Creativity's a funny thing. For most of us, it isn't something we can just turn on whenever we want, and trying to force it usually results in frustration. Still, there are a few things you can do to maximize your own creative potential and develop new strategies for teaching vocabulary. Here are a few suggestions.

Distract your busy brain.

There's a reason we tend to do some of our best creative thinking while driving, preparing a meal, walking, or showering. When we do these everyday tasks, they feel automatic, which frees the brain to generate innovative ideas.

Entering a state of "meditative distraction" allows your subconscious to evaluate different ideas and combine them in novel ways, which are then delivered to your conscious brain as bursts of insight.

For best results, thoroughly research your subject for which you’d like to teach vocabulary. Then go for a walk or perform some other relatively "mindless" task to transition into that state of meditative distraction.

Find out how your students have previously been taught.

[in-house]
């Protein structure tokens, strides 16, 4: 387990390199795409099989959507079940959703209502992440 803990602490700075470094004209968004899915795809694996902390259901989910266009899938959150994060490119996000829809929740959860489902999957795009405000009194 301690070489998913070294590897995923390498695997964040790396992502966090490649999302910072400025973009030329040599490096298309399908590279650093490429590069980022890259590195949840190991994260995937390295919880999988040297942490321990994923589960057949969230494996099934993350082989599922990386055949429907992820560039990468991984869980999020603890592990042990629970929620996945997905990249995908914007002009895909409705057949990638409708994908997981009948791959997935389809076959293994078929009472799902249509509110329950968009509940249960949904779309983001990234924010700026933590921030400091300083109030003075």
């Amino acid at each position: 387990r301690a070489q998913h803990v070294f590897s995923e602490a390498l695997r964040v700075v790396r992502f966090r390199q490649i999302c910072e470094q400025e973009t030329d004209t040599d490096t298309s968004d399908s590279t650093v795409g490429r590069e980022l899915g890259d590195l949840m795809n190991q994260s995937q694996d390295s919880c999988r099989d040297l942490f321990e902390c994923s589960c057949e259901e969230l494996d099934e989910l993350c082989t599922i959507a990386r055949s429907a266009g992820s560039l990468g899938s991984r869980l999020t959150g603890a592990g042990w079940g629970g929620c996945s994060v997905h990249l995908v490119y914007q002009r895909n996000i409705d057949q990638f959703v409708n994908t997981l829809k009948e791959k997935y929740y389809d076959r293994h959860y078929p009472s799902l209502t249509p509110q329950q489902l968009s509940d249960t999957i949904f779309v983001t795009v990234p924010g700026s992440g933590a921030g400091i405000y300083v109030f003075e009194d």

If you want to teach vocabulary to your students in new ways, you'll need to know how they've received instruction in the past. Asking your students directly is a good way to go, but they might not remember precisely how they were taught.

A better approach may be to talk to your students' former teachers and ask to see some of the vocabulary exercises they taught and lesson plans they used. Hearing about previous methods of instruction might inspire you to come up with new ideas. You can always take an old method and tweak it to fit your needs, too.

Combine various methods of teaching to make something new.

Sometimes, the best way to create something new is to combine various bits and pieces of other things in an interesting way. Your students may need to see words dozens of times in different contexts in order to learn them anyway, so mixing and matching different techniques is ideal—certainly better than simply having them copy definitions from a dictionary.

Try using multiple approaches from this list:

Those are just a few ways you can kickstart brainstorming of creative vocabulary teaching strategies. What ways have worked for you? Let us know in the comments.​